21 NOVEMBER 1891, Page 10

For King and Country. By Jane A. Nutt. (Sonnenschein and

Co.)—This is a graphic and sympathetic narrative of the patriotic war in La Vend4e. It takes the form of an autobiography, in the art of writing which the writer has shown herself possessed of quite an unusual skill. The heroine, who relates the melancholy incidents of the war, is a Jersey lady, half-French, who quarrels with her lover. The young gentleman in despair yields to the entreaties of one who has come over to enlist sympathy for the cause of the French King. On the eve of his departure, mis- understandings are removed, and as he cannot draw back from his word, they are married, and together fight for the Vendeans. It is safe to say that the incidents of that melancholy and splendid struggle for faith and liberty have never been described so movingly in fiction before. The whole course of events, from the interference of M. de Lescure—" the Saint of Poitou" of the Vendeans—to the painful end and final exhaustion, is narrated with historical fullness. The detail, as any detail dealing with the methods of the French Revolutionaries must be, is often sickening ; but it is not elaborated to excess, and of course it adds in an extraordinary degree to the vividness and realism of the picture. The personalities of the patriotic war, De In Rochejacquelaine, De Lescure, De Bonchamps, De Marigny, De Charette, Stoffiet, Cathelineau, Cadoudal, Chouan,—all these men are historical portraits, and delineated for us with an enthusiastic though just pen ; their virtues and their faults are put down side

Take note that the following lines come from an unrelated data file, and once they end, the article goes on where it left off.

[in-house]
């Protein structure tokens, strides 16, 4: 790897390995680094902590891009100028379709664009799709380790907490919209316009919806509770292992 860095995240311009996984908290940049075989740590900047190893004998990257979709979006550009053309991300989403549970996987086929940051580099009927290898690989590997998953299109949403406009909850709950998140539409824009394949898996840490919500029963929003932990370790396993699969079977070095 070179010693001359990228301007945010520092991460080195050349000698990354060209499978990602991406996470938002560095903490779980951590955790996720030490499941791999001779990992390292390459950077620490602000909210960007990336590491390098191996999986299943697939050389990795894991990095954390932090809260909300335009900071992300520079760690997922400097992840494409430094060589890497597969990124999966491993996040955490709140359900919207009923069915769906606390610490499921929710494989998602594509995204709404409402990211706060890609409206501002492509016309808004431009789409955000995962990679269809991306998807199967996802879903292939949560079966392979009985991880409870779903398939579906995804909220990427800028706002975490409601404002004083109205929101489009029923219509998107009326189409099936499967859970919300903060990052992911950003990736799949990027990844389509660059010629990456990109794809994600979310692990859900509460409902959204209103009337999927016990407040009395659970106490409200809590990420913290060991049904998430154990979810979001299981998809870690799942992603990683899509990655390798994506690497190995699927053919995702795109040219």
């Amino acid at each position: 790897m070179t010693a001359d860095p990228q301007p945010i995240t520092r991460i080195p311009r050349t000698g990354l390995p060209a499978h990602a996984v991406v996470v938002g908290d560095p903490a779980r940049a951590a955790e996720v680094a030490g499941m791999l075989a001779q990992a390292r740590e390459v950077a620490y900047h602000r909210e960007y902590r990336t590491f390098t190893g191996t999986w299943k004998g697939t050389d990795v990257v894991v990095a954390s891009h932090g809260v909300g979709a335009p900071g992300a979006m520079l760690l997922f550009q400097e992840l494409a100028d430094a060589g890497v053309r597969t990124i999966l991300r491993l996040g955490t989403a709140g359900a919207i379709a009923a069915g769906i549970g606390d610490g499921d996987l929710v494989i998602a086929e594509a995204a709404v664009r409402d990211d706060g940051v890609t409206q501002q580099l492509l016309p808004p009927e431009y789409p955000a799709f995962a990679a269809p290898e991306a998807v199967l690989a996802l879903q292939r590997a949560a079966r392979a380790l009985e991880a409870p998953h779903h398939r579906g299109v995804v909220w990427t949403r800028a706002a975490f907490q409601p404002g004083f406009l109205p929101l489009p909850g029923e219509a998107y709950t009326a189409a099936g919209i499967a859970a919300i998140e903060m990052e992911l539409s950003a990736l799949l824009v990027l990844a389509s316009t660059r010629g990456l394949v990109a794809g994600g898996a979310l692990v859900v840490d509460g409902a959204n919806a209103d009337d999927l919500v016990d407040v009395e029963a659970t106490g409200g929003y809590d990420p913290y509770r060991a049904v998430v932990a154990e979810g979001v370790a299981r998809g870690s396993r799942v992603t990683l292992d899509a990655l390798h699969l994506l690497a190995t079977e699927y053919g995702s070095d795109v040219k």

by side, and the reader can form his opinion without the subtle influence of artfully concealed bias. The adventures of the auto- biographer, her husband and child, thread the historical sequence

of events with perpetual interest. For King and Country, indeed, compels our interest for its historical vitality more than for the

vicissitudes of the heroine ; but the natural tendency would be to merge personal interest in the great cause. The Republic appears in a ghastly light ; nor do we see how it could have been arranged otherwise. There are some valuable notes. This is one of the best historical novels that has appeared of late years.